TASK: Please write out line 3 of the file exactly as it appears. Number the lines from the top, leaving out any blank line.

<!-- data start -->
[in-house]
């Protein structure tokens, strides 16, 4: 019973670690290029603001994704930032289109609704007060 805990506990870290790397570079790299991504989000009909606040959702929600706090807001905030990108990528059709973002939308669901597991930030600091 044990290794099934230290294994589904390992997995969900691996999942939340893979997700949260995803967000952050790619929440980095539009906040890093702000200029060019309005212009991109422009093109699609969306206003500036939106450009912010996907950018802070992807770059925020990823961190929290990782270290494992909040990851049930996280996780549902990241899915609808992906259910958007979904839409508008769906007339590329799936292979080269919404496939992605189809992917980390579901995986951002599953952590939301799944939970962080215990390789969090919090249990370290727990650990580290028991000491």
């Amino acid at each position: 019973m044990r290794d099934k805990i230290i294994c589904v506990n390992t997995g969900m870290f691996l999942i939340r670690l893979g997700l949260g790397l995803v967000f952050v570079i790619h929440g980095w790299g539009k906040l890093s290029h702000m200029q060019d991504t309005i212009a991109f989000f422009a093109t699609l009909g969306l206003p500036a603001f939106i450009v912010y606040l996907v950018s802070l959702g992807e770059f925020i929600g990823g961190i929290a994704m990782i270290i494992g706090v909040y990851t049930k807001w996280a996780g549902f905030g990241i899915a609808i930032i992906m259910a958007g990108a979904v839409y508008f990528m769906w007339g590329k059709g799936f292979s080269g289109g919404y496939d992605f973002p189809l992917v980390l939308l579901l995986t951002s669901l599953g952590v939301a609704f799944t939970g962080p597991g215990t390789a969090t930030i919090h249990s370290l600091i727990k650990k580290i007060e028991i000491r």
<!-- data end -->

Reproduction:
């Amino acid at each position: 019973m044990r290794d099934k805990i230290i294994c589904v506990n390992t997995g969900m870290f691996l999942i939340r670690l893979g997700l949260g790397l995803v967000f952050v570079i790619h929440g980095w790299g539009k906040l890093s290029h702000m200029q060019d991504t309005i212009a991109f989000f422009a093109t699609l009909g969306l206003p500036a603001f939106i450009v912010y606040l996907v950018s802070l959702g992807e770059f925020i929600g990823g961190i929290a994704m990782i270290i494992g706090v909040y990851t049930k807001w996280a996780g549902f905030g990241i899915a609808i930032i992906m259910a958007g990108a979904v839409y508008f990528m769906w007339g590329k059709g799936f292979s080269g289109g919404y496939d992605f973002p189809l992917v980390l939308l579901l995986t951002s669901l599953g952590v939301a609704f799944t939970g962080p597991g215990t390789a969090t930030i919090h249990s370290l600091i727990k650990k580290i007060e028991i000491r």